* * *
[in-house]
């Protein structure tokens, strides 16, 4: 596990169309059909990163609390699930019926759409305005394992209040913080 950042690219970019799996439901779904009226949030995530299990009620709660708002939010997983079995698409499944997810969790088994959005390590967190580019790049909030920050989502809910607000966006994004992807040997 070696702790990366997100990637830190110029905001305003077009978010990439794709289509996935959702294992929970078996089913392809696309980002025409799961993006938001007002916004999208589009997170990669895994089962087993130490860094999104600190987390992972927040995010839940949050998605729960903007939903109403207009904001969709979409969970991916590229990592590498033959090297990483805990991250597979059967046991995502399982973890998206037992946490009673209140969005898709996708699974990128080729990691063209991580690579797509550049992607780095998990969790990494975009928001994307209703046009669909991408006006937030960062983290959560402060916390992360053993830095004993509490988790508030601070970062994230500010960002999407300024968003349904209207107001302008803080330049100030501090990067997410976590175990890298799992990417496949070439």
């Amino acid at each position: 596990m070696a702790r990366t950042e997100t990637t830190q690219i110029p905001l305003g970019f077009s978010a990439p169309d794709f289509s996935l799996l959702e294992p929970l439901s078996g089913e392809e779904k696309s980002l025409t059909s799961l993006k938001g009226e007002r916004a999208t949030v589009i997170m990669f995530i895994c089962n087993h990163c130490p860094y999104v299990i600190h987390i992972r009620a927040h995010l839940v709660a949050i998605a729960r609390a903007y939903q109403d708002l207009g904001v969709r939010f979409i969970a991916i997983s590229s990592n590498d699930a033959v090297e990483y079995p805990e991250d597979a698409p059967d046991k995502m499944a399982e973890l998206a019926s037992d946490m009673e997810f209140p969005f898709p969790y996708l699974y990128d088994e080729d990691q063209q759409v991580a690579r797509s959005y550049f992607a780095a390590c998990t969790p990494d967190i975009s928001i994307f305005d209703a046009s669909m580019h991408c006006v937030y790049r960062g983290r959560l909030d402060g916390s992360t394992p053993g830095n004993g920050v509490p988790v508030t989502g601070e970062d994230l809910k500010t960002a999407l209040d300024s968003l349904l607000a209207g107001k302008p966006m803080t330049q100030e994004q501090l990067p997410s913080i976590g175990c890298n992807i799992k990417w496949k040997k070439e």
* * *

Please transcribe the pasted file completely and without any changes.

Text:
[in-house]
């Protein structure tokens, strides 16, 4: 596990169309059909990163609390699930019926759409305005394992209040913080 950042690219970019799996439901779904009226949030995530299990009620709660708002939010997983079995698409499944997810969790088994959005390590967190580019790049909030920050989502809910607000966006994004992807040997 070696702790990366997100990637830190110029905001305003077009978010990439794709289509996935959702294992929970078996089913392809696309980002025409799961993006938001007002916004999208589009997170990669895994089962087993130490860094999104600190987390992972927040995010839940949050998605729960903007939903109403207009904001969709979409969970991916590229990592590498033959090297990483805990991250597979059967046991995502399982973890998206037992946490009673209140969005898709996708699974990128080729990691063209991580690579797509550049992607780095998990969790990494975009928001994307209703046009669909991408006006937030960062983290959560402060916390992360053993830095004993509490988790508030601070970062994230500010960002999407300024968003349904209207107001302008803080330049100030501090990067997410976590175990890298799992990417496949070439």
């Amino acid at each position: 596990m070696a702790r990366t950042e997100t990637t830190q690219i110029p905001l305003g970019f077009s978010a990439p169309d794709f289509s996935l799996l959702e294992p929970l439901s078996g089913e392809e779904k696309s980002l025409t059909s799961l993006k938001g009226e007002r916004a999208t949030v589009i997170m990669f995530i895994c089962n087993h990163c130490p860094y999104v299990i600190h987390i992972r009620a927040h995010l839940v709660a949050i998605a729960r609390a903007y939903q109403d708002l207009g904001v969709r939010f979409i969970a991916i997983s590229s990592n590498d699930a033959v090297e990483y079995p805990e991250d597979a698409p059967d046991k995502m499944a399982e973890l998206a019926s037992d946490m009673e997810f209140p969005f898709p969790y996708l699974y990128d088994e080729d990691q063209q759409v991580a690579r797509s959005y550049f992607a780095a390590c998990t969790p990494d967190i975009s928001i994307f305005d209703a046009s669909m580019h991408c006006v937030y790049r960062g983290r959560l909030d402060g916390s992360t394992p053993g830095n004993g920050v509490p988790v508030t989502g601070e970062d994230l809910k500010t960002a999407l209040d300024s968003l349904l607000a209207g107001k302008p966006m803080t330049q100030e994004q501090l990067p997410s913080i976590g175990c890298n992807i799992k990417w496949k040997k070439e």